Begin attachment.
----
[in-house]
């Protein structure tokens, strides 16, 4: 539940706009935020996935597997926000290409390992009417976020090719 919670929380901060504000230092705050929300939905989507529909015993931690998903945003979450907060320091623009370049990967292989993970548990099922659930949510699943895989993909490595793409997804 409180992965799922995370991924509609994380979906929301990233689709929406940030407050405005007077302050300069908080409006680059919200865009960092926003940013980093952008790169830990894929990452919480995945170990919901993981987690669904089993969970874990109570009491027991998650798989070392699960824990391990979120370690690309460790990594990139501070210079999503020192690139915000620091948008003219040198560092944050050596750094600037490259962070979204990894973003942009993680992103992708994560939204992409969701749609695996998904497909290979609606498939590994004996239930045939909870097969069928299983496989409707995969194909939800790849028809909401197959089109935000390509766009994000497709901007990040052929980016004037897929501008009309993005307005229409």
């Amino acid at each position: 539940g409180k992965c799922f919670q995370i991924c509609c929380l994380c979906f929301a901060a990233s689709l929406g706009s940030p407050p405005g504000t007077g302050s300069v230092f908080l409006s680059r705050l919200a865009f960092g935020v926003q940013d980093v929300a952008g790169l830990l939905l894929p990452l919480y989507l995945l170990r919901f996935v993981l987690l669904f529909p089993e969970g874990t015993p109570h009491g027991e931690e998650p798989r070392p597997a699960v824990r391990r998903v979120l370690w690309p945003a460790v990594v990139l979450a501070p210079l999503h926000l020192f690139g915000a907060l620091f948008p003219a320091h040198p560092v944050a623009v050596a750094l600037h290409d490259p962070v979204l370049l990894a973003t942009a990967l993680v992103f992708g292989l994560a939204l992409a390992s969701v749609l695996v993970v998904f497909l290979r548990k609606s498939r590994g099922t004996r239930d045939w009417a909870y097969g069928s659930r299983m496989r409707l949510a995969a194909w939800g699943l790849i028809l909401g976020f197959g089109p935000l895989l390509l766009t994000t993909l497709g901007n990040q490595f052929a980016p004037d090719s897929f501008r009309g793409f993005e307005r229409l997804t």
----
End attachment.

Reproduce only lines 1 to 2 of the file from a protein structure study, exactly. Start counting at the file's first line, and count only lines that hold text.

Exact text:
[in-house]
């Protein structure tokens, strides 16, 4: 539940706009935020996935597997926000290409390992009417976020090719 919670929380901060504000230092705050929300939905989507529909015993931690998903945003979450907060320091623009370049990967292989993970548990099922659930949510699943895989993909490595793409997804 409180992965799922995370991924509609994380979906929301990233689709929406940030407050405005007077302050300069908080409006680059919200865009960092926003940013980093952008790169830990894929990452919480995945170990919901993981987690669904089993969970874990109570009491027991998650798989070392699960824990391990979120370690690309460790990594990139501070210079999503020192690139915000620091948008003219040198560092944050050596750094600037490259962070979204990894973003942009993680992103992708994560939204992409969701749609695996998904497909290979609606498939590994004996239930045939909870097969069928299983496989409707995969194909939800790849028809909401197959089109935000390509766009994000497709901007990040052929980016004037897929501008009309993005307005229409």